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1 November 2001 BLACK-TAILED, GUNNISON'S, AND UTAH PRAIRIE DOGS REPRODUCE SLOWLY
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Abstract
Long-term research with marked individuals shows that black-tailed, Gunnison's, and Utah prairie dogs (Sciuridae: Cynomys ludovicianus, C. gunnisoni, and C. parvidens) all reproduce slowly, despite claims of ranchers and early naturalists. Five factors are responsible for the slow reproduction. First, survivorship in the 1st year is <60% for all 3 species, and it remains low in later years. Second, even under optimal conditions, females of all 3 species produce only 1 litter/year. Third, the percentage of males that copulate as yearlings is only 6%, 24%, and 49% for black-tailed, Gunnison's, and Utah prairie dogs, respectively. The percentage of females that copulate as yearlings is only 35% for black-tailed prairie dogs, but it is 100% for both Gunnison's and Utah prairie dogs. Fourth, the probability of weaning a litter each year is only 43%, 82%, and 67% for female black-tailed, Gunnison's, and Utah prairie dogs, respectively. Fifth, for those females that wean offspring, mean litter size at 1st juvenile emergence from the nursery burrow is 3.08, 3.77, and 3.88 for black-tailed, Gunnison's, and Utah prairie dogs, respectively.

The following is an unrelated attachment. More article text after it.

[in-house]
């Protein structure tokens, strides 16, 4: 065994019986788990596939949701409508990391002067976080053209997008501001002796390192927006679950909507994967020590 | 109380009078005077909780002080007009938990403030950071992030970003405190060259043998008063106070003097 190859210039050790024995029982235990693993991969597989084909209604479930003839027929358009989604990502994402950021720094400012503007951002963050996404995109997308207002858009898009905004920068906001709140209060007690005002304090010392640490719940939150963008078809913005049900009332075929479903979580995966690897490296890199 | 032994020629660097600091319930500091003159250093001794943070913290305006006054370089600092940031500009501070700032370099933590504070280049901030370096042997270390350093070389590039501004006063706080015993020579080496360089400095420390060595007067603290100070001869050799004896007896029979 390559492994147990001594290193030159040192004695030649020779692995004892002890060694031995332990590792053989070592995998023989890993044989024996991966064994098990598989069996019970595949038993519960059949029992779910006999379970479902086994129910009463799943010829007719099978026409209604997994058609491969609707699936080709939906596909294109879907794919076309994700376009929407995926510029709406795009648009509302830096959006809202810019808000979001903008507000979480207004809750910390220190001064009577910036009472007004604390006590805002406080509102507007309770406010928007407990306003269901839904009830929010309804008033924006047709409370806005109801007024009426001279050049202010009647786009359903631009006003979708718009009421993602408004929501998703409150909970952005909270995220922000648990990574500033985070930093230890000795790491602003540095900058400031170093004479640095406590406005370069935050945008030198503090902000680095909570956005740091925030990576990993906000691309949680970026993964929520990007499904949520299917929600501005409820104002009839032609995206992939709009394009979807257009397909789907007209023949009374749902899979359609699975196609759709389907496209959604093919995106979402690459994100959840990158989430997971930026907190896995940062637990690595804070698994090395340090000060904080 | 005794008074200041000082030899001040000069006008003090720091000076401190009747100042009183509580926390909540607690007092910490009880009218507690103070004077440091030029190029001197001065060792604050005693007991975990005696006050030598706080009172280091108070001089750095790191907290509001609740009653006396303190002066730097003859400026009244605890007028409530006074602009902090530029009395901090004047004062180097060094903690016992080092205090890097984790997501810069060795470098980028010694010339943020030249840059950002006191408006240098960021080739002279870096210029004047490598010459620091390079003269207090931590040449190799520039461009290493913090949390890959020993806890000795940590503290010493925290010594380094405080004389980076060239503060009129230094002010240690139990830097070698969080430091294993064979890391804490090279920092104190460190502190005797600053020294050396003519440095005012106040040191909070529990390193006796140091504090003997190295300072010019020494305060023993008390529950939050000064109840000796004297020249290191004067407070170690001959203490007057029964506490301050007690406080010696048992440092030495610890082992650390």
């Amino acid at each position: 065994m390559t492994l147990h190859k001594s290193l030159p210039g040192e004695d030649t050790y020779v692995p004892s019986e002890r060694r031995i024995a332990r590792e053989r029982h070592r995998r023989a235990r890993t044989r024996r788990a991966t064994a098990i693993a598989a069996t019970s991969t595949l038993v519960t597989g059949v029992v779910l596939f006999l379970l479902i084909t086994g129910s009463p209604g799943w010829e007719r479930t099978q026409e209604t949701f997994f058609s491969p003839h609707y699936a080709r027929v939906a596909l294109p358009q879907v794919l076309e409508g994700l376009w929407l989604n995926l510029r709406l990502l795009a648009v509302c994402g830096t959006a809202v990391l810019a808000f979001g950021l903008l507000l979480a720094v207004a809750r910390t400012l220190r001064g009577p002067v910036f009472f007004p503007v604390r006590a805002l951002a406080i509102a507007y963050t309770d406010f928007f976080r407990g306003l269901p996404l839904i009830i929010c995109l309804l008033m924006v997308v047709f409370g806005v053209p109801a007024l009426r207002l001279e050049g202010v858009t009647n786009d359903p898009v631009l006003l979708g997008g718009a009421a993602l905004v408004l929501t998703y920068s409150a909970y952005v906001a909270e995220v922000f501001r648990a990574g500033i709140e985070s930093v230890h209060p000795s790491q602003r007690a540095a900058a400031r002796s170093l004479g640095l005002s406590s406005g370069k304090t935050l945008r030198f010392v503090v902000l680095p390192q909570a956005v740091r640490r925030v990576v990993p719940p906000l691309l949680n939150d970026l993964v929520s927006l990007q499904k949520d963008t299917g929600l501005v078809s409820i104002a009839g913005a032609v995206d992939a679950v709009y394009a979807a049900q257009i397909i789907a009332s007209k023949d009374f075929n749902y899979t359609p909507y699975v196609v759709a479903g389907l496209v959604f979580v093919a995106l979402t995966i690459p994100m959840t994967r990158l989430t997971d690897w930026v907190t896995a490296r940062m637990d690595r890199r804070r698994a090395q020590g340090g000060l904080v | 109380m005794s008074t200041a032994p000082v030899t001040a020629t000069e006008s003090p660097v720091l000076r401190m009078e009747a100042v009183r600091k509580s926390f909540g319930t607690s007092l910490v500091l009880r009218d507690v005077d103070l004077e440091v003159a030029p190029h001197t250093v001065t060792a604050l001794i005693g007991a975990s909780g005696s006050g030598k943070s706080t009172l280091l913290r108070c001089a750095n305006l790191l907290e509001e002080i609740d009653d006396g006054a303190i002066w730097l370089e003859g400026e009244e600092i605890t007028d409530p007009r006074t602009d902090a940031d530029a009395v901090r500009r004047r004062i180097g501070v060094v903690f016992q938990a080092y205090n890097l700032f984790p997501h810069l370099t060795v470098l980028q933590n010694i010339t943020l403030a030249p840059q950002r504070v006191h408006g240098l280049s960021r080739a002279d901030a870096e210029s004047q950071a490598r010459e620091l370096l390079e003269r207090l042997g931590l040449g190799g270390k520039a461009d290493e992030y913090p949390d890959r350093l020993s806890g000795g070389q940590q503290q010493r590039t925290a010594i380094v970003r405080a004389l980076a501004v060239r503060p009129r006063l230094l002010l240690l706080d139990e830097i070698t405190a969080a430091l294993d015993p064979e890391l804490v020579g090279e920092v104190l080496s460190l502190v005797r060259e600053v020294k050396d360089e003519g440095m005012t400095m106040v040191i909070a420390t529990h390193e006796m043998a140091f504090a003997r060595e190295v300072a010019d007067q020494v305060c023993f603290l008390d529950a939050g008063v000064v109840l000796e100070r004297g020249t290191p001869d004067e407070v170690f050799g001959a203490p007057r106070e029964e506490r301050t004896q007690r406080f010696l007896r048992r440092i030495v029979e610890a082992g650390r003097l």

and John L. Hoogland "BLACK-TAILED, GUNNISON'S, AND UTAH PRAIRIE DOGS REPRODUCE SLOWLY," Journal of Mammalogy 82(4), (1 November 2001). https://doi.org/10.1644/1545-1542(2001)082<0917:BTGSAU>2.0.CO;2
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